Problems with Cherokee County ambulances are raising funding questions for the Cherokee County Commissioners.
Ron Costlow and Doug Mogle presented new budgets to the commissioners Monday and spoke to commissioners about problems with the current ambulances.
Costlow said one of the ambulances they have is 11 years old. He also said a new ambulance would cost around $150,000 and they did not have the money to purchase new ambulances at this time. Some of the problems for the ambulances include engine and air conditioning issues.
Commissioners told Costlow and Mogle they would speak with each other after Cherokee County Commissioner Jack Garner was back and try to come up with a plan to help with costs for new ambulances.
The Cherokee County Department Heads came together to meet with commissioners.
Cherokee County Emergency Management Director Jason Allison told commissioners the rest of the weather radios have come in and there are five or six people working to have them programmed. Allison said they had expected to be able to start filling the preorders Monday.
Cherokee County 911 Director Wayne Elliott and Baxter Springs Deputy Fire Chief Art Mallory told commissioners there were some additional costs for the new radio bought with the $4,500 grant. Mallory said there was no microphone with the radio, so a new microphone was purchased for $390. A serial cable was also used to run a diagnostics when the radio would not sync with old software, which cost $255.
Cherokee County Health Department Director Betha Elliott said she needed paperwork for grants signed by Garner when he returned. The paper work was originally signed by a different secretary and needed to be resigned.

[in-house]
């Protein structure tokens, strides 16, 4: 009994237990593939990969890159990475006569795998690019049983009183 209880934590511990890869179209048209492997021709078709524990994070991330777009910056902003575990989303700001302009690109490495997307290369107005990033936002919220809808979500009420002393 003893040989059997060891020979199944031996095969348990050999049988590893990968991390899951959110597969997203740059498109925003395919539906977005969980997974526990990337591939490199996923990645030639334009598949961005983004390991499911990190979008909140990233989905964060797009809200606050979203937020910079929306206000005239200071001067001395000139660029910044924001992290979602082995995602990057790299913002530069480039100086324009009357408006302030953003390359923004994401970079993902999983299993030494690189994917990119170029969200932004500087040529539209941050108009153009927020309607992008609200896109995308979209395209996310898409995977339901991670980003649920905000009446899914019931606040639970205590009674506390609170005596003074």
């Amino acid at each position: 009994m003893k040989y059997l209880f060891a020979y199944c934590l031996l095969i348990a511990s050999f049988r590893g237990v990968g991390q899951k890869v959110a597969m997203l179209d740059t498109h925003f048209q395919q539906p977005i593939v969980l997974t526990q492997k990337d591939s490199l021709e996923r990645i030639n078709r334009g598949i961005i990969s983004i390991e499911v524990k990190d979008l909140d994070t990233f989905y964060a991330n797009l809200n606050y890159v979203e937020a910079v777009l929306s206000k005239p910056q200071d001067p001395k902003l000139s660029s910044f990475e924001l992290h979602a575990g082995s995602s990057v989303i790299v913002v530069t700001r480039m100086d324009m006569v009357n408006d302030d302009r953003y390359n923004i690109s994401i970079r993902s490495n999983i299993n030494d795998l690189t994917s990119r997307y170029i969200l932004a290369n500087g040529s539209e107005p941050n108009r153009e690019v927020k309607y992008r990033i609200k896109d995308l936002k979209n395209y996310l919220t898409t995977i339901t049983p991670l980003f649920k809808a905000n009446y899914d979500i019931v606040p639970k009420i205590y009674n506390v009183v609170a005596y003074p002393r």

Elliott also said two of the laptop computers for the WIC program went down. She said one laptop has been replaced, but she needed to get a purchase order for the second laptop so it can be ordered. She said all of the money for the laptop would be coming out of WIC funds.
Cherokee County Sheriff David Groves said since the federal government quit funding the cleanup of meth labs, a bill of $3,800 has been racked up since the end of April.
Groves also said the Cherokee County Sheriff’s Department will be allowing a grant for special doors and safety equipment for schools to expire in August. Groves said the only schools to use the grant were in Columbus.
Additionally Groves said he has been receiving calls of debris trucks speeding down Highway 7. Groves said deputies have been on the highway monitoring speeds three different times and the average speed of the trucks is 55.4 miles per hour.
Cherokee County Appraiser Nancy Herrenbruck told commissioners on Friday the state will be taking all of the real estate data for Cherokee County and going through it. She said they will keep the data for a week, tweak whatever needs to be fixed, send it back and then it will be time to use the new software.
Cherokee County Treasurer Juanita Hodgson told commissioners the new employee in the treasurer’s office is working out wonderfully. She also told commissioners she has filled the position in the real estate side of the office.
Additionally Hodgson told commissioners she has been receiving a lot of requests for the date of the next tax sale.
She said Cherokee County Counsel Kevin Cure said the next sale will probably be sometime in late fall.
Cherokee County Maintenance Chief Ralph Houser said work for the elevator in the Cherokee County Courthouse should begin July 25. He also said the month will take approximately two months.
The next regularly scheduled meeting of the Cherokee County Commissioners will be 9 a.m., July 18 in the Cherokee County Courthouse.